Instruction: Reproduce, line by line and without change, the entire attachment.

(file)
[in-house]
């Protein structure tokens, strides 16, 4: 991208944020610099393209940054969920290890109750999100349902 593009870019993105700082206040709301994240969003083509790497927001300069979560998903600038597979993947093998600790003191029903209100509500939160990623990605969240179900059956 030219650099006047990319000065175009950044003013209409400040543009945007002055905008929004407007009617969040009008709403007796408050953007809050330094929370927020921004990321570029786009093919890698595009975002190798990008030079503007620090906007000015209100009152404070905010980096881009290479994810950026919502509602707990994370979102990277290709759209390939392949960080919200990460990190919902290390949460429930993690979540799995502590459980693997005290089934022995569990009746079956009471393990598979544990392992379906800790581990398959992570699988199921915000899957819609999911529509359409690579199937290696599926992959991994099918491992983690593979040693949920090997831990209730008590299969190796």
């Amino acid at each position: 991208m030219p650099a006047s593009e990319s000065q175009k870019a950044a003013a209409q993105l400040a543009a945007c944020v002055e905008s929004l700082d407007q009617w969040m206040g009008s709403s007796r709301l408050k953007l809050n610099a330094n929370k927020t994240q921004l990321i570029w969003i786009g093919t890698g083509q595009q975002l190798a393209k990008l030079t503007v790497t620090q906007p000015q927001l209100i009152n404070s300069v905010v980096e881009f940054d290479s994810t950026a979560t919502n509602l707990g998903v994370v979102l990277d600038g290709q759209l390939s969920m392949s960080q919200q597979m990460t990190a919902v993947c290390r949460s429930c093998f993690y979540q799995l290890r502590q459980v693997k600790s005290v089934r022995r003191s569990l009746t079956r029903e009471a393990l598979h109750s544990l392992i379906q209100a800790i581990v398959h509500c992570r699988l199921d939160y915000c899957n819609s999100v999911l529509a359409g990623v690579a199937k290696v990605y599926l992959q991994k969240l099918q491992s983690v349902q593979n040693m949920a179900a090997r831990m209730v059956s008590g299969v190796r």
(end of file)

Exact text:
[in-house]
């Protein structure tokens, strides 16, 4: 991208944020610099393209940054969920290890109750999100349902 593009870019993105700082206040709301994240969003083509790497927001300069979560998903600038597979993947093998600790003191029903209100509500939160990623990605969240179900059956 030219650099006047990319000065175009950044003013209409400040543009945007002055905008929004407007009617969040009008709403007796408050953007809050330094929370927020921004990321570029786009093919890698595009975002190798990008030079503007620090906007000015209100009152404070905010980096881009290479994810950026919502509602707990994370979102990277290709759209390939392949960080919200990460990190919902290390949460429930993690979540799995502590459980693997005290089934022995569990009746079956009471393990598979544990392992379906800790581990398959992570699988199921915000899957819609999911529509359409690579199937290696599926992959991994099918491992983690593979040693949920090997831990209730008590299969190796």
């Amino acid at each position: 991208m030219p650099a006047s593009e990319s000065q175009k870019a950044a003013a209409q993105l400040a543009a945007c944020v002055e905008s929004l700082d407007q009617w969040m206040g009008s709403s007796r709301l408050k953007l809050n610099a330094n929370k927020t994240q921004l990321i570029w969003i786009g093919t890698g083509q595009q975002l190798a393209k990008l030079t503007v790497t620090q906007p000015q927001l209100i009152n404070s300069v905010v980096e881009f940054d290479s994810t950026a979560t919502n509602l707990g998903v994370v979102l990277d600038g290709q759209l390939s969920m392949s960080q919200q597979m990460t990190a919902v993947c290390r949460s429930c093998f993690y979540q799995l290890r502590q459980v693997k600790s005290v089934r022995r003191s569990l009746t079956r029903e009471a393990l598979h109750s544990l392992i379906q209100a800790i581990v398959h509500c992570r699988l199921d939160y915000c899957n819609s999100v999911l529509a359409g990623v690579a199937k290696v990605y599926l992959q991994k969240l099918q491992s983690v349902q593979n040693m949920a179900a090997r831990m209730v059956s008590g299969v190796r």